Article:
Country overview

    The history of independent Mali begins in 1960, with the end of French rule. The country is the 24th largest in the world by land area. It is largely a desert territory, inhabited by various ethnic groups, mostly Muslims. The majority of the population lives in rural areas, below the poverty line. Illiteracy exceeds 65%. The serious social situation mirrors the economic one. Foreign debt approaches $5 billion. The country has large untapped mineral deposits. Other mineral resources include gold, phosphates, uranium, oil, and natural gas. In this context, the conflict that has engulfed Mali since 2012 develops. Following the death of Muammar Gaddafi, a large group of Malian Tuareg soldiers returned from Libya to their homeland with Libyan weapons and a renewed irredentist sentiment towards Bamako. After unilaterally declaring the independence of Azawad (a region in the north of the country) in April 2012, the National Movement for the Liberation of Azawad forged alliances with drug traffickers and jihadists from Algeria and Mauritania. This was followed by 9 months of occupation of the northern part of the country, interrupted by the French-Chadian intervention in early 2013 in support of Malian troops. However, the deployment of French soldiers from Operation Barkhane and over 13,000 UN peacekeepers from the United Nations Multidimensional Integrated Stabilization Mission in Mali (MINUSMA) did not bring about peace. The jihadist presence expanded to reach central Mali. Malian neo-jihadism is also fueled by the increasingly worrying export of Wahhabism and neo-Salafism from Saudi Arabia and Qatar. These powers, along with China, India, and South Africa, seek to seize the resources of fragile states that, facing rampant insecurity and chronic economic crises, seek new military and commercial partners to distance themselves from their old colonial masters. Indeed, anti-French sentiment has steadily grown in Mali. Russia and Turkey have also taken advantage of the situation, becoming new competitors to Paris interested in the lucrative prospects of supplying arms in the war against Islamic terrorism. The local population, caught between militarization and terrorism, seeks refuge behind the protection of mercenary groups and ethnic militia groups of self-defense that are blood shedding the central-northern part of the country.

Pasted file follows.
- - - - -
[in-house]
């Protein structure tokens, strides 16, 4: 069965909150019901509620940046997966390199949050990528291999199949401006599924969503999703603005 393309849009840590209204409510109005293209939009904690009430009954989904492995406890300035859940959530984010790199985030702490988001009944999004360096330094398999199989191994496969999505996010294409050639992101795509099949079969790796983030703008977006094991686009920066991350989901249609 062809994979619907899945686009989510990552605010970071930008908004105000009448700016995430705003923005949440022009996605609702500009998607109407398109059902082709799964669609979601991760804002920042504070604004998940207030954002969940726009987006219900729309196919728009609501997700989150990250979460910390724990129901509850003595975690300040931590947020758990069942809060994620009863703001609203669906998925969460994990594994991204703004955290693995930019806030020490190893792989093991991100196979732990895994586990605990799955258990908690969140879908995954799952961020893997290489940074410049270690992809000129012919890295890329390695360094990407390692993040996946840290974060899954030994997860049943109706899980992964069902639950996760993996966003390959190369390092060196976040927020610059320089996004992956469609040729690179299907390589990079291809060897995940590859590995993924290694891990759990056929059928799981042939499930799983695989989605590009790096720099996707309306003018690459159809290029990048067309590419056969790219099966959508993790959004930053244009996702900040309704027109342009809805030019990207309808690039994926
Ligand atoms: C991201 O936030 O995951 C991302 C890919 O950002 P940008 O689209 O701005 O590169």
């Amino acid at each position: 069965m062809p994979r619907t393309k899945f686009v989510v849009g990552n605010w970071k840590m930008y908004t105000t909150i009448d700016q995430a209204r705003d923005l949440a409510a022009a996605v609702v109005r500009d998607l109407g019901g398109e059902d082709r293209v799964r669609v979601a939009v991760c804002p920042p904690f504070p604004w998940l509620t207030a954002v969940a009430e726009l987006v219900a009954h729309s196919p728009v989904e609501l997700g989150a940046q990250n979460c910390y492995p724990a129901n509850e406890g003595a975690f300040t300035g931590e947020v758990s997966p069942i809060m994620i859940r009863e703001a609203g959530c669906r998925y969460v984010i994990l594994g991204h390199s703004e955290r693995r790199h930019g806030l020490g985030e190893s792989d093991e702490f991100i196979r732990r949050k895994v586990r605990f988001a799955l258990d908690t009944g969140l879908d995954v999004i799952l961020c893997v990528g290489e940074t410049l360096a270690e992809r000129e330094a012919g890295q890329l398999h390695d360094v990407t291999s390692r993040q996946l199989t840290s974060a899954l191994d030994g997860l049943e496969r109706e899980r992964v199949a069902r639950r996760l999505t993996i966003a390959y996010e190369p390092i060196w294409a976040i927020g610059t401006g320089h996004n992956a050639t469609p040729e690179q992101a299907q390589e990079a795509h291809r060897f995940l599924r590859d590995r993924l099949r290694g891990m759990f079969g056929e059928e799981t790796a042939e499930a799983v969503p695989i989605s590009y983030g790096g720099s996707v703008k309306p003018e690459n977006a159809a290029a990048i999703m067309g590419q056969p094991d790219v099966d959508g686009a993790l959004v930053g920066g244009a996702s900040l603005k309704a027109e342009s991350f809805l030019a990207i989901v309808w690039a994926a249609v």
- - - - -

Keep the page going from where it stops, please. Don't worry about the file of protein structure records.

Here, the humanitarian situation has severely deteriorated, with thousands of internally displaced persons. An unintended consequence of the situation has been two military coups in less than 9 months. The first in August 2020, when then-President Keita was ousted. The second in May 2021, when the junta led by Colonel Assimi Goïta intervened after an attempted government reshuffle to rebalance civilian powers from the National Transitional Council, which is supposed to guide the country towards free elections. The council is now under military control. Several politicians, activists, and citizens opposed to the authoritarian turn of the junta have been imprisoned. The international community, the African Union, the Economic Community of West African States, France, and the United States have condemned the coup and threatened sanctions. Paris and Washington have suspended military cooperation with the country. Meanwhile, two weeks before the coup, the EU had preemptively frozen funding direct to Mali’s state budget. A general strike, initiated by public officials demanding months of overdue salaries, then erupted in Bamako. All in vain. And military repression has not been enough to control the country, which is also grappling with the aftermath of the Covid-19 pandemic. Jihadism is increasingly active in the border area between Mali, Burkina Faso, and Niger. The central and northern regions continue to elude Bamako, confirming themselves as strongholds of groups linked to the Group for the Support of Islam and Muslims (the Malian branch of al-Qaeda) and to the Islamic State in the Greater Sahara. Other armed groups continue to proliferate, subjecting the population of the central-northern regions to daily violence and abuses. These have been perpetrated since 2013 on civilians by the national army, as denounced by international organizations. To complete the picture, the end of Paris’ military missions and Bamako’s exit from the G5.